There is a real game going on between Walmart and Amazon, but we'll see if that game spreads to a big grocery game between the two of them compared to the other online sales game.

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Re: Amazon Buys Whole Foods

Post by moghopper » Mon Jun 19, 2017 6:42 pm

CyclingDuo wrote:
Having lived and worked in Austria and Germany for many years (which included shopping at Lidl and Aldi from time to time), we have no concerns about Aldi and Lidl being much of a threat here in the US. We're back in the states now. Our local Aldi in our town gave it a go and closed many years ago as nobody shopped there compared to the other better grocers.


Hmm... Aldi has been building out their infrastructure, and is seemingly prepped to increase their store footprint.
http://fortune.com/2017/06/12/german-grocery-chain-aldi-expand-stores/
The latest store expansion will create 25,000 U.S. jobs and make Aldi the third-largest grocery chain operator in the country behind Wal-Mart and Kroger (KR, +1.57%), the German chain said in a statement. Aldi's 2,500 stores would equal about 53% of Wal-Mart's U.S. outlets.


Frankly I won't be surprised to see that groceries, like some other industries, will become "hollowed out", whole foods and specialty grocers taking the top end, while Aldi and Walmart take the low end, and I suspect there will be less and less room for the traditional grocers in the middle.

For Amazon, I think the next interesting move would be to purchase someone like Blue Apron.

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Re: Amazon Buys Whole Foods

Post by btenny » Mon Jun 19, 2017 10:20 pm

Anyone have a guess who the other suitor is for Whole Foods? The market annalists think the price offered by Amazon is too low for Whole Foods and that one or two other big players will step in and bid for the company at a higher price.

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Re: Amazon Buys Whole Foods

Post by Valuethinker » Tue Jun 20, 2017 8:03 am

CyclingDuo wrote:
Valuethinker wrote:Comes the economic crisis, and real family incomes are under pressure, and lo-and-behold, Aldi and Lidl started making double digit same store sales numbers. Turns out the average shopper doesn't need 10 types of crisps (potato chips) they are happy with one, at a 30% lower price. The UK is the largest Prosecco (Italian sparkling wine) consumer in the world, and Aldi and Lidl do an own label brand. Etc. etc.

The arguments dropped away, and the big 4 have had to fight back on price. Aldi and Lidl are continuing to roll out. They need smaller stores (because the range of products is much lower) and so they can invade territories that otherwise look overstored -- retail High Streets etc.


Most of my experience at Lidl and Aldi in Europe, and here in the states have been in smaller stores. And most were located right next to or nearby a baker, a cheese shop, a butcher - so one would get those items there, and the really "cheap" stuff at the Aldi or Lidl. The Aldi that was in our town which folded, as well as the brand new one 12 miles up the road are also of the smaller store variety which has not really been the preferred format for grocery shopping in the US. Plus, up to this point, they have been filled with a lot of items in the stores that appeal to Europeans, but Americans won't touch. They will have to alter that for any chance of attracting the US consumer when it comes to brands, styles of food, and selection. If they do that, well - they'll be just another low cost grocer of which we have many already. The convenience of large grocery stores that have their own bakeries, butchers, cheese shops, and everything under one roof permeates the majority of the style of grocery shopping in America. I could see Aldi/Lidl competing with a similar large store format, but don't know if they have plans to build such large stores. If they do, the competitive space is rather crowded. The smaller store format has very limited appeal in very large urban areas (say NYC, San Francisco, portions of Chicago and Philly). It all remains to be seen, but the big chains already all offer store brand, generic brands at really low cost compared to branded items. So shoppers of all economic means are shopping at the same stores with "something for everyone" being the norm. That will be hard to crack - or at least that is the opinion in this household.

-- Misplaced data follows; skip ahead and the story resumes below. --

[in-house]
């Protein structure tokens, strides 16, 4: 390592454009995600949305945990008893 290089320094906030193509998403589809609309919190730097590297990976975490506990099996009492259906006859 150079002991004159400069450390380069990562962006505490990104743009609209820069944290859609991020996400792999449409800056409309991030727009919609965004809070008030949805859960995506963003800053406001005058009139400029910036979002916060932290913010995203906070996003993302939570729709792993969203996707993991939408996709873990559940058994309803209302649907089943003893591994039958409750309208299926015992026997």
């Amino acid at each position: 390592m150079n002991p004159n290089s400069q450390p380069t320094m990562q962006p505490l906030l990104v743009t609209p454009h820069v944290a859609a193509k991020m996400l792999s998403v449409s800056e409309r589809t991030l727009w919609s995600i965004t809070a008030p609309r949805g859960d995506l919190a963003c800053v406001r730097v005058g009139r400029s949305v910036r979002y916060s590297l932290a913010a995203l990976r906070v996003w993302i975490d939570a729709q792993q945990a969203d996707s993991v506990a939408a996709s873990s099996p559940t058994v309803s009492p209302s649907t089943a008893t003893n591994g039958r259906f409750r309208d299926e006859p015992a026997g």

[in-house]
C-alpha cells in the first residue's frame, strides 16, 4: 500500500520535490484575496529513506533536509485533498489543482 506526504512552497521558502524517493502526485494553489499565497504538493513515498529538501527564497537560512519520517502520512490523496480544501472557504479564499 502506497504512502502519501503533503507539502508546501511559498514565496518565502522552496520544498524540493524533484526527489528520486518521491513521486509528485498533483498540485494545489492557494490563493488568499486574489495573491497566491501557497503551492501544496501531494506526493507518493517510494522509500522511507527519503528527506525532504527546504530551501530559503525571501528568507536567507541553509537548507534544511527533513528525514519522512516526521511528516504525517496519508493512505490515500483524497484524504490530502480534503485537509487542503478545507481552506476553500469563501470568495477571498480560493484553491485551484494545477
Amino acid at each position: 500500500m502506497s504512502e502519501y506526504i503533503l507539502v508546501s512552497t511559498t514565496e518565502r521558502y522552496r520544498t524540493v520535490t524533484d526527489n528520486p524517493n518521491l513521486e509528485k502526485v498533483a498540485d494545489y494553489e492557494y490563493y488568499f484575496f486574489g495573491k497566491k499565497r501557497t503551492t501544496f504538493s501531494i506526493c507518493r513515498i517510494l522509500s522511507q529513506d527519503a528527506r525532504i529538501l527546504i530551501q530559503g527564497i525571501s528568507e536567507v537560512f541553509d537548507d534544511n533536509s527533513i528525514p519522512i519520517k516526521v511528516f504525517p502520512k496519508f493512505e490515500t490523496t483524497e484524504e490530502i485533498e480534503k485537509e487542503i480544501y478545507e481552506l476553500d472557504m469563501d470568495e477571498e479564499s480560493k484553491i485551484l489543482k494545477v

Thank you, that is interesting -- you know a lot about this (more than I! ;-).

The only thing I might shade is that one could have said the same thing about UK grocery multiples. They had low cost own label etc. Yet Aldi and Lidl are making life very hard for them.

I am aware that Americans shop differently (single drive to large all service stores). However that's actually the predominant pattern in the UK, too. The Saturday morning shop at the superstore. There is a trend towards more "grazing" now (shopping smaller amounts during the week) which favours more local retailers. But I pass the local Lidl on the bus, and I see huge queues of people doing their shopping ... and this is in a (relatively) middle class affluent part of outer London.

Yes local tastes matter. IKEA found a way into the hearts of Americans. Tesco tried quite hard (Fresh & Easy) and totally flubbed it, totally.

Valuethinker wrote:If they can genuinely offer lower prices and similar value, then I think they can hurt the US grocery retailers as well. The US has the same issues re family incomes that the UK and Germany have. I gather in Germany you see BMW and Mercedes in the parking lots-- there's no shame in shopping at the hard discounters


No arguments there. The same is said here in the states. 95% of the US population shopped at a Walmart store or on their website in 2016. http://www.cnbc.com/2017/04/12/nearly-e ... -year.html